07-30-2008 09:21 PM - edited 07-31-2008 10:11 AM
It looks like a lot of people have gotten this before, and now I have it. I I did get it once before but this time it looks like it's sending a request to adw95.com, which is related to sites like banner82.com and google.info which in turn were related to that large SQL injection attack that happened a few months ago.
Quote from another forum I asked (what someone replied) "From the looks of the security log there, your computer is already a carrier. The deal though is that this thing is a remote trojan downloader. Those things won't show up on a virus scan until after you're already infected."
I couldn't see how I'm infected. This is the second install (of windows) I've had this happen on. I haven't downloaded anything shady, I've had the latest virus definitions, I've been using firefox, I've been using common sense... I don't see how I could be infected/part of a botnet/etc. etc. Don't mean to sound ignorant or anything.
I know this alert originated from simtropolis.com which was badly damaged from that attack (it has since been repaired)
EDIT: Can someone move this to a different forum? I'm not running a beta version. Sorry.
Solved! Go to Solution.
07-31-2008 09:42 AM
Actually, I believe this message is just showing that we blocked an exploit attempt (I believe there is a defect in the way that we display text on IPS messages so that it seems as if the attacking computer is your own computer - I thought this was fixed already, but will dbl check because if so you should have received an update w/ the fix). This message doesn't indicate that you're infected, just that we've blocked an exploit attempt (I agree that the message should be improved for clarity).
This is my favorite feature in NIS - our Intrusion Prevention + Browser Protection - we did a ton of R&D to come out with an updated IPS + new Browser Protection in NIS 2008. We block browser exploit attempts, so that as infected sites are trying to get malware onto your system using a drive-by download (the #1 method these days used by hackers to get bad stuff on people's machines), we block the exploit from successfully exploiting whatever vulnerability it's targeting (Browser, ActiveX, SQL Injection, etc.). Blocking the avenue of entry to the machine is the safest way to keep off the bad stuff - because threats have been multiplying so rapidly, it's much easier to keep them off in the first place rather than trying to hunt one down and pull it off once it's already infected the machine. (Most often, the first thing that happens once an exploit has successfully exploited a vulnerability & gotten some shell code to run on the machine, it pulls down a downloader and starts downloading other bad stuff onto the infected machine. That's what we want to avoid at all costs).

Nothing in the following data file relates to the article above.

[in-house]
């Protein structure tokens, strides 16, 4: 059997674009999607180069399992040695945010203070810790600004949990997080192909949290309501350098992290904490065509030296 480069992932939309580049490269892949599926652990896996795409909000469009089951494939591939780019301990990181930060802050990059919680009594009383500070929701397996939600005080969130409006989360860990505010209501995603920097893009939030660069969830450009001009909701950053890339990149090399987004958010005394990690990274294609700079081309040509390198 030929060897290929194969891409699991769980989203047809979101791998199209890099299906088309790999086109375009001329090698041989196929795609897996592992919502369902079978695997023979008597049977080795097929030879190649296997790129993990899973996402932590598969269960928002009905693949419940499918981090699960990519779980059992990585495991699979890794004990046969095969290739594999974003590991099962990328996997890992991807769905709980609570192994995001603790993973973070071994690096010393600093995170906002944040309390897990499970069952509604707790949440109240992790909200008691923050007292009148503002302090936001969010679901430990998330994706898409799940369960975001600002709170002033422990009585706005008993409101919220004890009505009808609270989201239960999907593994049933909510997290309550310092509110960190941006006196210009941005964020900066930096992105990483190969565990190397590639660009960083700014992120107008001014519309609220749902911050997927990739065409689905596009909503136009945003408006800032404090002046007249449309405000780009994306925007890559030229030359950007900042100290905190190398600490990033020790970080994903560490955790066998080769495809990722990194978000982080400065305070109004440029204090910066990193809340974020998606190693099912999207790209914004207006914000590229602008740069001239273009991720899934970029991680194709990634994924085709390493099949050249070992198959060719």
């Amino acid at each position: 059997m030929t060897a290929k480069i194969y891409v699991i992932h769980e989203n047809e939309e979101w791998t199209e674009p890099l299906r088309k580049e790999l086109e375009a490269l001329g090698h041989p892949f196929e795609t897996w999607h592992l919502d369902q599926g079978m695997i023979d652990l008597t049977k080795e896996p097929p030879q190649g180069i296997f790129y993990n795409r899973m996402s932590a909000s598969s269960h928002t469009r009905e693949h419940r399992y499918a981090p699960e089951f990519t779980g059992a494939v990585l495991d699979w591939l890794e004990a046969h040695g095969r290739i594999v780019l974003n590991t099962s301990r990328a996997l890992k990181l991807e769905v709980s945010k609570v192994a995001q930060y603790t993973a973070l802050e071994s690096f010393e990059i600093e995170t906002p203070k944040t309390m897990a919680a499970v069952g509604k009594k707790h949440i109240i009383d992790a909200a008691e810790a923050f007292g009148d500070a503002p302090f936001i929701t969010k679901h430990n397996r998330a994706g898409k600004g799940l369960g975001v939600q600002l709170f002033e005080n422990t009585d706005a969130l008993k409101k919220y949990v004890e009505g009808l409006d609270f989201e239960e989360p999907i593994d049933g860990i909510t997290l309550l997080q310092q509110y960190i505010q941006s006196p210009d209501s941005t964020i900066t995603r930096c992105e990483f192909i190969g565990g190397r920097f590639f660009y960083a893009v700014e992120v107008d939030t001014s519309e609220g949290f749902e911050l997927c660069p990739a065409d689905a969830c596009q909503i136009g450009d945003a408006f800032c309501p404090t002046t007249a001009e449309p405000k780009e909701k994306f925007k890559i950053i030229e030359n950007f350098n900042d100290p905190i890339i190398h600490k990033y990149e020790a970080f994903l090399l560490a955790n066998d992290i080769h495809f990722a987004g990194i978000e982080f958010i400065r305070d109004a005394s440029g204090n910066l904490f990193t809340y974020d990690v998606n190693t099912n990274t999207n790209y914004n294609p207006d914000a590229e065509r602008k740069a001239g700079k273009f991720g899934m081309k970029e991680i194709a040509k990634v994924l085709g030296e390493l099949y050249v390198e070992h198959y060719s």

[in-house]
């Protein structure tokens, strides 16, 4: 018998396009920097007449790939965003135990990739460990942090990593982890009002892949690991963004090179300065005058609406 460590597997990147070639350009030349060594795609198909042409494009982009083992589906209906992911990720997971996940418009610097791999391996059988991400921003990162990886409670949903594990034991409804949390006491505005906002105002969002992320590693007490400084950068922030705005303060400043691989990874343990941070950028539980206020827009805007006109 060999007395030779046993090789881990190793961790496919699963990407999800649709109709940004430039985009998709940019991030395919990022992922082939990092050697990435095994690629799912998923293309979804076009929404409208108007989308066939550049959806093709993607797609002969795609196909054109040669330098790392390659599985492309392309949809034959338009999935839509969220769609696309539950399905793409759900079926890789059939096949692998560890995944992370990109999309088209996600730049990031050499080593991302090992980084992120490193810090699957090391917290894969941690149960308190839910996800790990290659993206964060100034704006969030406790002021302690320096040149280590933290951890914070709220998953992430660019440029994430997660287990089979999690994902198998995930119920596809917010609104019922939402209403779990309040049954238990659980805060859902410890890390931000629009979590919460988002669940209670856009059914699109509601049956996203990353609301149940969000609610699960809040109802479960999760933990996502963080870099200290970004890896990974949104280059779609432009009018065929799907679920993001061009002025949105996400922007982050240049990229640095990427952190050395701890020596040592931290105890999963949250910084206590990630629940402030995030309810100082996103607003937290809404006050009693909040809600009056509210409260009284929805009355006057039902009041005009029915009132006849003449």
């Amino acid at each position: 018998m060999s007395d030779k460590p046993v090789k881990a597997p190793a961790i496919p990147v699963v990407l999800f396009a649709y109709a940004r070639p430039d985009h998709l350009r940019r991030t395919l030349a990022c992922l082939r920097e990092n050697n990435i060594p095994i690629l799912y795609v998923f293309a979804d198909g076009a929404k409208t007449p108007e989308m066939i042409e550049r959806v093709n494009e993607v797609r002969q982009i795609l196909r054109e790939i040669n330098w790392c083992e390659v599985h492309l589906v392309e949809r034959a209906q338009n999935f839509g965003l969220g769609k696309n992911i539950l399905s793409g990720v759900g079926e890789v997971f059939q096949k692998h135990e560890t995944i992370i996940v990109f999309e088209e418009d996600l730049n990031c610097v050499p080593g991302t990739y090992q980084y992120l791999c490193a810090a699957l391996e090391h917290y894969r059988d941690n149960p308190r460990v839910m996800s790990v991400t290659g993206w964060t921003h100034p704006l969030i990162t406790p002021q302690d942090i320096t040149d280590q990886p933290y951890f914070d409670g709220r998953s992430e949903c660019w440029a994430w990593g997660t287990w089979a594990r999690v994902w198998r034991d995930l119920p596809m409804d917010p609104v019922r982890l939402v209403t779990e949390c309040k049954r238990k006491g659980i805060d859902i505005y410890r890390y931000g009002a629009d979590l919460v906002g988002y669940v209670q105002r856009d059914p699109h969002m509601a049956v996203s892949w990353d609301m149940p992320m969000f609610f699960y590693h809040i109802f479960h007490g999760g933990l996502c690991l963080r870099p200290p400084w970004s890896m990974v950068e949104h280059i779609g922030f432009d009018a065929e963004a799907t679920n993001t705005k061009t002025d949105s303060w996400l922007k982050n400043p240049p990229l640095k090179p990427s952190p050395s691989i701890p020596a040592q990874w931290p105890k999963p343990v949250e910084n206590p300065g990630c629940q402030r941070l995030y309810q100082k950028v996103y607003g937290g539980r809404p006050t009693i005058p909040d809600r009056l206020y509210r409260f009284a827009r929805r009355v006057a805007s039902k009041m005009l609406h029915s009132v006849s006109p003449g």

Hope this helps!
07-31-2008 02:17 PM - edited 07-31-2008 02:41 PM
Thanks for the post, as Jody mentioned, this is definitely a drive-by download being blocked by NIS. You have been protected by NIS when you visited a certain website. The domain you included (please do NOT visit or go to that domain) is one that is directly involved with SQL injection/drive-by download attacks. Also, I would recommend NOT visiting the site where you received the alert from either until they get it cleaned up.
It looks like we still have the issue with the attack direction being switched and will be providing an update via LiveUpdate. You are being protected from the attack, NOT the other way around. Sorry this is causing confusion.
Edit - I want to add that this explanation is for the "HTTP Malicious Toolkit Download Request" attack. We do have protection in the product where we are looking for malware, spyware, or misleading applications making outbound calls and is our post-infection protection. We prevent this from occuring and in this cause your computer WOULD be the 'attacker'.
07-31-2008 06:23 PM
Mainstream websites are compromised everyday. Larger ones then that have been - many forum boards. It only takes on SQL injection or malicious advertisement to attempt to infect users. Users running systems with a good Internet Security program and are fully patched (or have FireFox and NoScript) would be less susceptible to any compromises (good security hygene).
Two facts I know:
1) The domain you included in your post is included in Asprox/SQL injection attacks. You can google that or check out Malwaredomains
2) We have an issue where the attack direction is incorrect - in this case the domain attacked your computer and NIS blocked it.
If you want to PM me a URL (do not post here), we can check it out to see if it is active. With malicious advertisements it is much harder to trace and reproduce if an ad only runs once every 1000 times.